Oral administration of rutile and anatase TiO2 nanoparticles shifts mouse gut microbiota structure†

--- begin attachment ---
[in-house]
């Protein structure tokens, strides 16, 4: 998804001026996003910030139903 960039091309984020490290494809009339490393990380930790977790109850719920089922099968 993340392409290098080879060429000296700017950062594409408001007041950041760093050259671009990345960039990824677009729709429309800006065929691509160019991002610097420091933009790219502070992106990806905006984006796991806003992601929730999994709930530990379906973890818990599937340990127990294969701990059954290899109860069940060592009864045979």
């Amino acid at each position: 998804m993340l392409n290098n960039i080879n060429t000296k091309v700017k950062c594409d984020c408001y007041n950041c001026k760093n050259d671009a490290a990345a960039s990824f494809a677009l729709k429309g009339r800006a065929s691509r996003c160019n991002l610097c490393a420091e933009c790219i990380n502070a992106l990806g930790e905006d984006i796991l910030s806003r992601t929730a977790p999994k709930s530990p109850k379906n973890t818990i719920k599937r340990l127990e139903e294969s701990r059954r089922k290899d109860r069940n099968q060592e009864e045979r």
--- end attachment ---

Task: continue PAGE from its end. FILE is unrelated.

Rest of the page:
The widespread application of TiO2 nanoparticles (NPs) as additives in foods such as gum, candy and puddings has dramatically increased the human ingestion and accumulation of these nanomaterials. Although the toxicity of TiO2 NPs has been extensively studied, their impact on gut microbiota in vivo still needs further research. In this study, TiO2 NPs with two main crystalline phases anatase and rutile were orally administrated to mice for 28 days. The dynamic influences of anatase and rutile on gut microbiota structures were investigated at doses equivalent to those consumed by people who love to eat candies. The results showed that titanium accumulated in the spleen, lung, and kidney but had no significant effects on organ histology. Gavage of rutile NPs but not anatase NPs resulted in longer intestinal villi and irregular arrangement of villus epithelial cells. Treatment with TiO2 NPs did not decrease gut microbiota diversity but shifted their structures in a time-dependent manner. Rutile NPs had a more pronounced influence on the gut microbiota than anatase NPs. The most influenced phylum was Proteobacteria, which was significantly increased by rutile but not by anatase. At the genus level, Prevotella was significantly decreased by both the TiO2 NPs, Rhodococcus was enriched by rutile NPs, and Bacteroides was increased by anatase NPs. Overall, these results suggested that chronic overconsumption of TiO2 NP-containing foods is likely to deteriorate the gastrointestinal tract and change the structures of microbiota. The crystalline phases may play an important role in mediating the intestinal impact of TiO2 NPs.